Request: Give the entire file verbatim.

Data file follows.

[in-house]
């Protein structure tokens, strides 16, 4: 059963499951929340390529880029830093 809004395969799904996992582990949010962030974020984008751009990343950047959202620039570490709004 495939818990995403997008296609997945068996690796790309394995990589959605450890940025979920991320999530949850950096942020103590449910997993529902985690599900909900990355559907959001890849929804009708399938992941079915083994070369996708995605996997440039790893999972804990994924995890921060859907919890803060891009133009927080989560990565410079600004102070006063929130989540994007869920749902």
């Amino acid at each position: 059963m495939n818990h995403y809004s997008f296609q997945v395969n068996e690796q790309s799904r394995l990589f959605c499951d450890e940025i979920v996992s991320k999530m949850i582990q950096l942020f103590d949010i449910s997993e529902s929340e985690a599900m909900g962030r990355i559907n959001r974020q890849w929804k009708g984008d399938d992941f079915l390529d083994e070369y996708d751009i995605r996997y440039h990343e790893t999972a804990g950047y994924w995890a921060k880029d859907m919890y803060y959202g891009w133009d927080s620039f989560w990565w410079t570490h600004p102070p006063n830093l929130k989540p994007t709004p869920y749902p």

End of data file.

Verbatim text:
[in-house]
């Protein structure tokens, strides 16, 4: 059963499951929340390529880029830093 809004395969799904996992582990949010962030974020984008751009990343950047959202620039570490709004 495939818990995403997008296609997945068996690796790309394995990589959605450890940025979920991320999530949850950096942020103590449910997993529902985690599900909900990355559907959001890849929804009708399938992941079915083994070369996708995605996997440039790893999972804990994924995890921060859907919890803060891009133009927080989560990565410079600004102070006063929130989540994007869920749902």
């Amino acid at each position: 059963m495939n818990h995403y809004s997008f296609q997945v395969n068996e690796q790309s799904r394995l990589f959605c499951d450890e940025i979920v996992s991320k999530m949850i582990q950096l942020f103590d949010i449910s997993e529902s929340e985690a599900m909900g962030r990355i559907n959001r974020q890849w929804k009708g984008d399938d992941f079915l390529d083994e070369y996708d751009i995605r996997y440039h990343e790893t999972a804990g950047y994924w995890a921060k880029d859907m919890y803060y959202g891009w133009d927080s620039f989560w990565w410079t570490h600004p102070p006063n830093l929130k989540p994007t709004p869920y749902p």